And here's where the stupid starts.
Of course Muso doesn't have anything to say other than "Welfare is bad, mkay" and people in socialist Uruguay are annually blockading supermarkets. Good.
We're still talking about unemployment in Europe, I think?
Oh and there is Obama. Long time no see, Mr. President.

Question of the day: What does unemployment in Europe have in common with people in socialist Chile annually blockading supermarkets and Obama?
Answer: socialism. Let's discuss how socialism is the root cause of whatever problems they have.

Oh I see we already found a participant: juniper brought his own interesting facts. Too bad Denmark an Sweden have nothing to do with Obama or people in socialist Peru annually blockading supermarkets. It is a knee-jerk of course; one that you probably well know about, because I don't know how often he has brought up either of these countries whenever the topic was how bad socialism was. Ironically it's the first set of facts you could actually discuss here.
Why? Because both countries actually relate to Europe's unemployment rate.

BoneKracker wrote:
Meanwhile, you have made several confrontational posts, which have been entirely devoid of fact other than to point out that the U.S. also has "high unemployment" (ignoring the fact that U.S. unemployment is fully one-third lower than the Eurozone's). And now you're whining in vague generalities, about facts. :?

Ohhhh, those 4 words really caught your attention, didn't they. I mean, not only did you analyze the logic behind the statement, you also found it important to point out that US unemployment is a third lower than the crisis ridden Eurozone.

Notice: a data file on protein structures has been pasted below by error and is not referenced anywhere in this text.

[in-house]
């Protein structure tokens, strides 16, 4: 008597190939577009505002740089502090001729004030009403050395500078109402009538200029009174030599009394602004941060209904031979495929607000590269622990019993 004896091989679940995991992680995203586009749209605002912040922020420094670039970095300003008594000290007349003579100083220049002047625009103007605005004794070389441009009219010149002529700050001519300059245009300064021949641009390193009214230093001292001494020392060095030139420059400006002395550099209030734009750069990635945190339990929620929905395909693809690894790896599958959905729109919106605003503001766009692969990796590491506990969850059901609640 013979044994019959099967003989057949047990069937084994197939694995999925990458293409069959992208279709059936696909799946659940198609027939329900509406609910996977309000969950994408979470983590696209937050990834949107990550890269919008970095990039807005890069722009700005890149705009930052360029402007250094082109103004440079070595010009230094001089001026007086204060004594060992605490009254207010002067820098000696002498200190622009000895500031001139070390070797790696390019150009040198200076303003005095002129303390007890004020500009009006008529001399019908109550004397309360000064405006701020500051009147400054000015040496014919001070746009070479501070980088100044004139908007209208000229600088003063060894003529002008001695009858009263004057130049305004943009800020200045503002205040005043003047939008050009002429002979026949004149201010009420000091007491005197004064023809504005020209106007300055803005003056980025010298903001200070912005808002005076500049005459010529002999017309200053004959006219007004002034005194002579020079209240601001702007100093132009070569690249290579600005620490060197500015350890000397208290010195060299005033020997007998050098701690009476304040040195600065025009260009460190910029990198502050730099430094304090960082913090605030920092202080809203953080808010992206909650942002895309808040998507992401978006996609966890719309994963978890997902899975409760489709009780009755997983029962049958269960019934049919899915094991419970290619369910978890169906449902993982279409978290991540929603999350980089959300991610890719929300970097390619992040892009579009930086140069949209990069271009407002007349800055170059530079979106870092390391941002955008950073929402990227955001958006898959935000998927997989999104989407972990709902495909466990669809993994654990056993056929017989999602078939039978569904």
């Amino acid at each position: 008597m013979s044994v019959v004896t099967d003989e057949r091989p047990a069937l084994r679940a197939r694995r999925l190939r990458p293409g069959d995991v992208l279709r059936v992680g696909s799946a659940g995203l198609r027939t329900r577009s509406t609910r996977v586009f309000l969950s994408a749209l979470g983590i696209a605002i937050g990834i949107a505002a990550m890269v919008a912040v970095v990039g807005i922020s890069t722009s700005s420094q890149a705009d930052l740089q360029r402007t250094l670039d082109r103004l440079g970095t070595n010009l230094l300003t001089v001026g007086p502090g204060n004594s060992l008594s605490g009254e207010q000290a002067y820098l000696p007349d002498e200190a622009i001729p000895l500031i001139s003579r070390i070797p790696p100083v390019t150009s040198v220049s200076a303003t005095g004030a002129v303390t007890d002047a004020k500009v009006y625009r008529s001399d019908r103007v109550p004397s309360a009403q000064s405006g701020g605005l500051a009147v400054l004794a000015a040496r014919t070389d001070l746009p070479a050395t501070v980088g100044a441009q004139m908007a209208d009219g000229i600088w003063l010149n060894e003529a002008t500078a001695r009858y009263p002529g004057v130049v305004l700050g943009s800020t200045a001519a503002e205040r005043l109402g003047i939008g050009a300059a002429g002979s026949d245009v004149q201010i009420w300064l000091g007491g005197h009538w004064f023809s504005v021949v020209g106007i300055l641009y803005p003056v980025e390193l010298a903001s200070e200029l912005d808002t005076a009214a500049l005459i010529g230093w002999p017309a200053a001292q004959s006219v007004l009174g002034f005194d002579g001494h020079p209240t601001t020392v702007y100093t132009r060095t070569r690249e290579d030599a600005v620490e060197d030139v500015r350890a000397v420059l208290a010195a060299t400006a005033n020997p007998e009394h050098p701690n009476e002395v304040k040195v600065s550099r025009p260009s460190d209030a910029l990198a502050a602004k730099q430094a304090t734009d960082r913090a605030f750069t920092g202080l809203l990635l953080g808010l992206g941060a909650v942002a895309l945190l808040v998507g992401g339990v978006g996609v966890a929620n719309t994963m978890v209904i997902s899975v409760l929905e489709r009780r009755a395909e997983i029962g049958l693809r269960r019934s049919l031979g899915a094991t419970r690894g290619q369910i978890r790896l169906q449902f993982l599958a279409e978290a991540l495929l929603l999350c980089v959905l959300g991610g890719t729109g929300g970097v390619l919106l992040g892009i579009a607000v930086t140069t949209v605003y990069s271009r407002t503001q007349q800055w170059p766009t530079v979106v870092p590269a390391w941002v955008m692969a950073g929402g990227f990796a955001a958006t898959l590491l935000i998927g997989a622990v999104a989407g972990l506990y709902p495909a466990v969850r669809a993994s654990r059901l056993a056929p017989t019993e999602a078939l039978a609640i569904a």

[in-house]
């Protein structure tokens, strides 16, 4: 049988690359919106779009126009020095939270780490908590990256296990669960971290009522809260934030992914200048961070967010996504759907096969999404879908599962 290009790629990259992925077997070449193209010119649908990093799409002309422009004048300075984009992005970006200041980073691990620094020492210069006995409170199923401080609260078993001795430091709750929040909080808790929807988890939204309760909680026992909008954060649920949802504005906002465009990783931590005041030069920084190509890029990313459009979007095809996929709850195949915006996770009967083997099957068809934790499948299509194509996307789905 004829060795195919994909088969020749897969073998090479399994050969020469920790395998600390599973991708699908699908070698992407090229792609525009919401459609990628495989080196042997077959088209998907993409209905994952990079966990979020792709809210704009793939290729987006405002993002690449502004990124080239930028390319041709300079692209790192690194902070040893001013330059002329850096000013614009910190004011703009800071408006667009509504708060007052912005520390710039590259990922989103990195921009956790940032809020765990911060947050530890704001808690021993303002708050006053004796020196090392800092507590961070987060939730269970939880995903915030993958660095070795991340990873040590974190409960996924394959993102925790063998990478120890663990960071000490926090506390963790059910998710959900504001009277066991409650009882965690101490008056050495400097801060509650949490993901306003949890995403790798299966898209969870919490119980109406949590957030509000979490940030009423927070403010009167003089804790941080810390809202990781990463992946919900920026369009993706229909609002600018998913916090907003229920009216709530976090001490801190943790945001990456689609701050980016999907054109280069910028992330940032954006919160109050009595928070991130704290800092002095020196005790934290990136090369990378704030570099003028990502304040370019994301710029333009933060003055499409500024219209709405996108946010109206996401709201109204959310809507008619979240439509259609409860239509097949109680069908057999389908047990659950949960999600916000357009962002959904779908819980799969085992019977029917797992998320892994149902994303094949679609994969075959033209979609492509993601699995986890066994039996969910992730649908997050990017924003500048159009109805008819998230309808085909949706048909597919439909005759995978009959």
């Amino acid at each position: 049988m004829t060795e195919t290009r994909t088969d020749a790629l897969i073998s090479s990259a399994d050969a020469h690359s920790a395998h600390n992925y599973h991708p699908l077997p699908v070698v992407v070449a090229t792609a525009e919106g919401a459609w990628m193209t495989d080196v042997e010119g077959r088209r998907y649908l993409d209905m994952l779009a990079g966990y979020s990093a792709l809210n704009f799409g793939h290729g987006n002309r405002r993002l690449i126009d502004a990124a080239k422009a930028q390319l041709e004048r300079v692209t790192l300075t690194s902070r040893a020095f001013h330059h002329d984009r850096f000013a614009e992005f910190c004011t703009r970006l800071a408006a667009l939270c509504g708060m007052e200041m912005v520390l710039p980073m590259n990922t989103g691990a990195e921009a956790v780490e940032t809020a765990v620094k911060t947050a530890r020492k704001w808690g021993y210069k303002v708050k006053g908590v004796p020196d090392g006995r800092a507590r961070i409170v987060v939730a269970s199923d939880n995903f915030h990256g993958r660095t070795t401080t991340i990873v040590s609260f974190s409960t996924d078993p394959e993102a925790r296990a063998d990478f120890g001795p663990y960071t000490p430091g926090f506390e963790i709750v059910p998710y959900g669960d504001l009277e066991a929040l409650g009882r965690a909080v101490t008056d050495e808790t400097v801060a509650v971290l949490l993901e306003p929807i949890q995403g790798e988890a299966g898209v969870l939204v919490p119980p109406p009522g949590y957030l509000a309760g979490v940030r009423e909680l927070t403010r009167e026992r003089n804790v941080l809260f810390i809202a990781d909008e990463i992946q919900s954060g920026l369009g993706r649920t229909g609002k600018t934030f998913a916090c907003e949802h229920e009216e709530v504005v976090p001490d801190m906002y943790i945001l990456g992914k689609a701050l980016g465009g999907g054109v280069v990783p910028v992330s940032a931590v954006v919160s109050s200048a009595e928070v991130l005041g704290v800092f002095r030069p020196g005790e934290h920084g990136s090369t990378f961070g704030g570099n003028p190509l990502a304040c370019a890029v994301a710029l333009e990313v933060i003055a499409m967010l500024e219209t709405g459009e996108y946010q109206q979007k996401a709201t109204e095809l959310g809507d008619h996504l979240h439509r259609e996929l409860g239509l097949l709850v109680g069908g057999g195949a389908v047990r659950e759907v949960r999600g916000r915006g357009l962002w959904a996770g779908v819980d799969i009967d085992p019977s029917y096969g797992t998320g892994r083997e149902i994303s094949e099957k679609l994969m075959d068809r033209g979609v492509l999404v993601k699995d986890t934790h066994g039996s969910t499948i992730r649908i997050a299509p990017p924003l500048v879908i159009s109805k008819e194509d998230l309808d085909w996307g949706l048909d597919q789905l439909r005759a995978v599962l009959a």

…I am happy to see that. Reminds me that studying psychology is still something I want to do at some point in my life.
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PostPosted: Fri Jan 11, 2013 2:05 am    Post subject: Reply with quote

juniper wrote:
BoneKracker wrote:
juniper wrote:
The richest (by far) parts of canada, and possibly the US and Britain are the most diverse.

Untrue. Only if you selectively draw your "parts", for example considering a whole city as a "part" rather than the wealthy portions of it.

Sweden keeps most of its foreign-born in ghettos. They have extremely high unemployment rates and live, for the most part, on the dole. Your creative accounting would ignore (or conceal) this fact by rolling those ghettos into the cities they are parts of (e.g., Malmo).


take a part with all its diversity. ghettos are parts of cities.

People flock to wealthy cities. The cause and effect is most certainly backwards (wealthy cities attract diversity, not the other way around). I was just highlighting his point is flawed.

Have you been to sweden? I have been to a swedish ghetto. It can get worse. But it doesn't change the fact that it isn't as homogeneous as thought.

And cities are parts of countries. I'm not sure what you were trying to say here, but you've provided no logically coherent substantiation for your claim that Sweden is more homogeneous than thought. The vast majority of Sweden's foreign-born are packed into a handful of ethnic enclaves. You're trying to claim that a black spot on a white cat makes it gray, and that's simply not true.
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PostPosted: Fri Jan 11, 2013 10:12 am    Post subject: Reply with quote

BoneKracker wrote: